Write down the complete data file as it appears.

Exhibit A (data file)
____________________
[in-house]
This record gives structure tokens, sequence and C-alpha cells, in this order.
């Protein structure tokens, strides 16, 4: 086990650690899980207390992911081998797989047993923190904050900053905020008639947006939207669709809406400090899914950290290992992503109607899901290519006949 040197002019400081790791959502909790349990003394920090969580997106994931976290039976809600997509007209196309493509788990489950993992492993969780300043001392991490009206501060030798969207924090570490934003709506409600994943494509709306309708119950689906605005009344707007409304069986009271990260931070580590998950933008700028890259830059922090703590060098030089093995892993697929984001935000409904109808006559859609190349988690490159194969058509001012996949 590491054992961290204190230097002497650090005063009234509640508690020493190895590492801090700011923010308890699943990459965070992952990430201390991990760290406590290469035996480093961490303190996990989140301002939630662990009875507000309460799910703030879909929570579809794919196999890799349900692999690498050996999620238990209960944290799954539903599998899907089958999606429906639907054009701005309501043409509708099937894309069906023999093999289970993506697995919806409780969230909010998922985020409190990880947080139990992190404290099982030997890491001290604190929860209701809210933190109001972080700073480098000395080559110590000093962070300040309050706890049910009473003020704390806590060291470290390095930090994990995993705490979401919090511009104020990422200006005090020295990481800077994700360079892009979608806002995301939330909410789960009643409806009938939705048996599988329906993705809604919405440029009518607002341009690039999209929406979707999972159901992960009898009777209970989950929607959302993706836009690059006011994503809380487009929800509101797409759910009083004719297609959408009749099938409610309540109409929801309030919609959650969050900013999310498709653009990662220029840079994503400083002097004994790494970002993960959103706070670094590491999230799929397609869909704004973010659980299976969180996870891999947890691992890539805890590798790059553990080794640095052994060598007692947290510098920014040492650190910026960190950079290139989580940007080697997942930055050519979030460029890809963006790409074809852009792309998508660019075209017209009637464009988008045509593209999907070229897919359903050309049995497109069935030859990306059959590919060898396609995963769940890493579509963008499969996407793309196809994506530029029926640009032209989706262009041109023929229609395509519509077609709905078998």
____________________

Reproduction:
[in-house]
This record gives structure tokens, sequence and C-alpha cells, in this order.
């Protein structure tokens, strides 16, 4: 086990650690899980207390992911081998797989047993923190904050900053905020008639947006939207669709809406400090899914950290290992992503109607899901290519006949 040197002019400081790791959502909790349990003394920090969580997106994931976290039976809600997509007209196309493509788990489950993992492993969780300043001392991490009206501060030798969207924090570490934003709506409600994943494509709306309708119950689906605005009344707007409304069986009271990260931070580590998950933008700028890259830059922090703590060098030089093995892993697929984001935000409904109808006559859609190349988690490159194969058509001012996949 590491054992961290204190230097002497650090005063009234509640508690020493190895590492801090700011923010308890699943990459965070992952990430201390991990760290406590290469035996480093961490303190996990989140301002939630662990009875507000309460799910703030879909929570579809794919196999890799349900692999690498050996999620238990209960944290799954539903599998899907089958999606429906639907054009701005309501043409509708099937894309069906023999093999289970993506697995919806409780969230909010998922985020409190990880947080139990992190404290099982030997890491001290604190929860209701809210933190109001972080700073480098000395080559110590000093962070300040309050706890049910009473003020704390806590060291470290390095930090994990995993705490979401919090511009104020990422200006005090020295990481800077994700360079892009979608806002995301939330909410789960009643409806009938939705048996599988329906993705809604919405440029009518607002341009690039999209929406979707999972159901992960009898009777209970989950929607959302993706836009690059006011994503809380487009929800509101797409759910009083004719297609959408009749099938409610309540109409929801309030919609959650969050900013999310498709653009990662220029840079994503400083002097004994790494970002993960959103706070670094590491999230799929397609869909704004973010659980299976969180996870891999947890691992890539805890590798790059553990080794640095052994060598007692947290510098920014040492650190910026960190950079290139989580940007080697997942930055050519979030460029890809963006790409074809852009792309998508660019075209017209009637464009988008045509593209999907070229897919359903050309049995497109069935030859990306059959590919060898396609995963769940890493579509963008499969996407793309196809994506530029029926640009032209989706262009041109023929229609395509519509077609709905078998």